July 7, 1911.
James F. Horan, for the appellant Farmers' Loan and Trust Company, as executor, etc.
Richard O'Gorman, Jr., for the appellants Mary J. Smith and others.
Edward J. McGuire, for the appellants Gilbert F. Smith and others.
Alexander L. Strouse, for the respondent Louis D. Smith.
Lucius H. Beers, for the respondents Dugan.
This action, while originally brought to enjoin the defendant Farmers' Loan and Trust Company from selling certain real estate in the city of New York, was, when the same came on for trial, by stipulation, tried as one brought for the construction of the wills of Hugh and Andrew J. Smith.
Hugh Smith died in 1837, leaving a will which was probated the same year. He devised to each of his children one or more specific pieces of real estate, and to some of them he gave money legacies. The will provided in part as follows:
"I give, devise and bequeath to my son Andrew Smith my house and lot known and distinguished as Number (254) Two Hundred and Fifty-four East Broadway, in the City of New York, together with my house and lot known and distinguished as Number Two Hundred and Seventy-one Division Street (271) in said city, and also all the ready money of which I may be possessed at the time of my decease to Have and to Hold the same unto my said son Andrew to his heirs, Executors, Administrators and assigns forever. * * *
" Thirdly, it is my will, and I do hereby order and direct that in case of the death of any of my children herein named, without leaving lawful issue, the property bequeathed to such child shall be sold and the amount sales, after deducting the necessary expenses, be equally divided amongst my surviving children, share and share alike. * * *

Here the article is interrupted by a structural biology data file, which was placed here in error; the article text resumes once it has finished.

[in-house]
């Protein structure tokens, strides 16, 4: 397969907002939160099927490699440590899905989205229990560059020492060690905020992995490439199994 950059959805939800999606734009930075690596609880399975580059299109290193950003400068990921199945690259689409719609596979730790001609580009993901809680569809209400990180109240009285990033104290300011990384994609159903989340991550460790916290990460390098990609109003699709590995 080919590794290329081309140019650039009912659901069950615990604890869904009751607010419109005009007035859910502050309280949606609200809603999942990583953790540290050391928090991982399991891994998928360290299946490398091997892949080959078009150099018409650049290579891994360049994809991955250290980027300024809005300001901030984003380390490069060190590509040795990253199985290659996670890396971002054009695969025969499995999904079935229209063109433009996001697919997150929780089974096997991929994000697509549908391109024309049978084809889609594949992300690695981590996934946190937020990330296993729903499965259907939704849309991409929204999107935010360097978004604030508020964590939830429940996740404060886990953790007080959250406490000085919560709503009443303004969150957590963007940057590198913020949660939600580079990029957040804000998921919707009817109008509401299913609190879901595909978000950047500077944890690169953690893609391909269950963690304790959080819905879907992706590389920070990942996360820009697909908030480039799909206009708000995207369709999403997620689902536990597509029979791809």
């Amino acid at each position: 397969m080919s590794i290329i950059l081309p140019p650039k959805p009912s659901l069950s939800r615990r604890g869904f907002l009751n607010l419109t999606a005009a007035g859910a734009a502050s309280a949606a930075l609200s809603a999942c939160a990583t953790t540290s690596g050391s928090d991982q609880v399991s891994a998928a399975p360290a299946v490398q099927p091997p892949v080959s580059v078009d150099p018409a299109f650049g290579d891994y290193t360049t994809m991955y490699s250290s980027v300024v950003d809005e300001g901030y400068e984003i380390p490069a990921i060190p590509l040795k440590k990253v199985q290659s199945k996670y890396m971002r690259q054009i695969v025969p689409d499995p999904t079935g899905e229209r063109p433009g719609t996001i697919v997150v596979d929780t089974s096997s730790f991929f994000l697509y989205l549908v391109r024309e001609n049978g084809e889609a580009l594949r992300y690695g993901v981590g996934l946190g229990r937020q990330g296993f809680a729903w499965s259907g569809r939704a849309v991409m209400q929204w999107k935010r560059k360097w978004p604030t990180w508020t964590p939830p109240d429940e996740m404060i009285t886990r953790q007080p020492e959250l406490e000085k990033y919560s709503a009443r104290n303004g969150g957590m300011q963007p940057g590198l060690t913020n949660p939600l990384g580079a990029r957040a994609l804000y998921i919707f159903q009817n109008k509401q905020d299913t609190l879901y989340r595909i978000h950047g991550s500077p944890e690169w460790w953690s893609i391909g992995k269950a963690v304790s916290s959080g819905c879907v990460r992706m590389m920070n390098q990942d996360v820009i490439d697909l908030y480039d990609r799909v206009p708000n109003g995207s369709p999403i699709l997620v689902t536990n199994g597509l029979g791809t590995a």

" Sixthly, in case any of my children shall die without leaving lawful issue, it is my will, and I do order and direct that the property hereby bequeathed to such child be sold and equally divided amongst my surviving children or their heirs, share and share alike."
The son Andrew took possession of the real estate devised to him by his father and retained possession of it until 1908, when he died, unmarried and without issue. He left a will, which was admitted to probate, and under its 8th clause the defendant Farmers' Loan and Trust Company, which qualified as sole executor, was authorized and directed to sell the whole of his real estate and divide the net proceeds among those entitled thereto. So much of his will as affects the question reads as follows:
" Fifth. Under the provisions and conditions contained in the will of my father, Hugh Smith, deceased, and in pursuance thereof the two houses and lots devised to me in and by said will and known respectively as Number Two Hundred and fifty-two East Broadway in the City of New York, and Number Two Hundred and forty-one (formerly 271) Division Street, in the said City, are directed to be sold, in case of my death without leaving lawful issue and the proceeds to be equally divided among the surviving children of the said testator or their heirs in manner therein directed. * * *